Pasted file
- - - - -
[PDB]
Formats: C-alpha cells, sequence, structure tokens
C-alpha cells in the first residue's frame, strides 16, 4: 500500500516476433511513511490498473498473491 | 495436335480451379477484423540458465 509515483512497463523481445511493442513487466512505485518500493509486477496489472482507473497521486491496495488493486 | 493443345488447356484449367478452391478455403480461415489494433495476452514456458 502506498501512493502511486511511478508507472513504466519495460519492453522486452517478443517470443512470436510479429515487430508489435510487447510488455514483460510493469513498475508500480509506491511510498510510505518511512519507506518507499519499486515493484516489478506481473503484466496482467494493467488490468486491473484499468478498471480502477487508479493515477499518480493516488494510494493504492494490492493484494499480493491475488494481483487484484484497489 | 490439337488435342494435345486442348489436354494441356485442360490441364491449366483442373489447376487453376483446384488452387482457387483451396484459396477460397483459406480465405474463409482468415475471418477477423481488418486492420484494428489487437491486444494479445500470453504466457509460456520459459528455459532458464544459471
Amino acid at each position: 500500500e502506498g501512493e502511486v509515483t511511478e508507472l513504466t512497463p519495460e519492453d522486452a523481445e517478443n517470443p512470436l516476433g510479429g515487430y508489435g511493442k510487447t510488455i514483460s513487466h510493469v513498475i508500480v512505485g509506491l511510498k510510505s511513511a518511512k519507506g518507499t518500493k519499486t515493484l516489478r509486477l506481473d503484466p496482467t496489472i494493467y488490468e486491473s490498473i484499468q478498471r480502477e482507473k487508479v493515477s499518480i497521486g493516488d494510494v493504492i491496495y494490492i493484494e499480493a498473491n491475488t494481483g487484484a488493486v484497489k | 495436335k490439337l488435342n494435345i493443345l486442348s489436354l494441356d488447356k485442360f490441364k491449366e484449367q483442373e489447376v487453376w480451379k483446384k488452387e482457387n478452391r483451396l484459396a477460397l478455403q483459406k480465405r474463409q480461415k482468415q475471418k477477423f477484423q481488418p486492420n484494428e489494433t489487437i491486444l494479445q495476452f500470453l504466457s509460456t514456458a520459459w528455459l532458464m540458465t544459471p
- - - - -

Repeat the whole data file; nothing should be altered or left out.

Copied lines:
[PDB]
Formats: C-alpha cells, sequence, structure tokens
C-alpha cells in the first residue's frame, strides 16, 4: 500500500516476433511513511490498473498473491 | 495436335480451379477484423540458465 509515483512497463523481445511493442513487466512505485518500493509486477496489472482507473497521486491496495488493486 | 493443345488447356484449367478452391478455403480461415489494433495476452514456458 502506498501512493502511486511511478508507472513504466519495460519492453522486452517478443517470443512470436510479429515487430508489435510487447510488455514483460510493469513498475508500480509506491511510498510510505518511512519507506518507499519499486515493484516489478506481473503484466496482467494493467488490468486491473484499468478498471480502477487508479493515477499518480493516488494510494493504492494490492493484494499480493491475488494481483487484484484497489 | 490439337488435342494435345486442348489436354494441356485442360490441364491449366483442373489447376487453376483446384488452387482457387483451396484459396477460397483459406480465405474463409482468415475471418477477423481488418486492420484494428489487437491486444494479445500470453504466457509460456520459459528455459532458464544459471
Amino acid at each position: 500500500e502506498g501512493e502511486v509515483t511511478e508507472l513504466t512497463p519495460e519492453d522486452a523481445e517478443n517470443p512470436l516476433g510479429g515487430y508489435g511493442k510487447t510488455i514483460s513487466h510493469v513498475i508500480v512505485g509506491l511510498k510510505s511513511a518511512k519507506g518507499t518500493k519499486t515493484l516489478r509486477l506481473d503484466p496482467t496489472i494493467y488490468e486491473s490498473i484499468q478498471r480502477e482507473k487508479v493515477s499518480i497521486g493516488d494510494v493504492i491496495y494490492i493484494e499480493a498473491n491475488t494481483g487484484a488493486v484497489k | 495436335k490439337l488435342n494435345i493443345l486442348s489436354l494441356d488447356k485442360f490441364k491449366e484449367q483442373e489447376v487453376w480451379k483446384k488452387e482457387n478452391r483451396l484459396a477460397l478455403q483459406k480465405r474463409q480461415k482468415q475471418k477477423f477484423q481488418p486492420n484494428e489494433t489487437i491486444l494479445q495476452f500470453l504466457s509460456t514456458a520459459w528455459l532458464m540458465t544459471p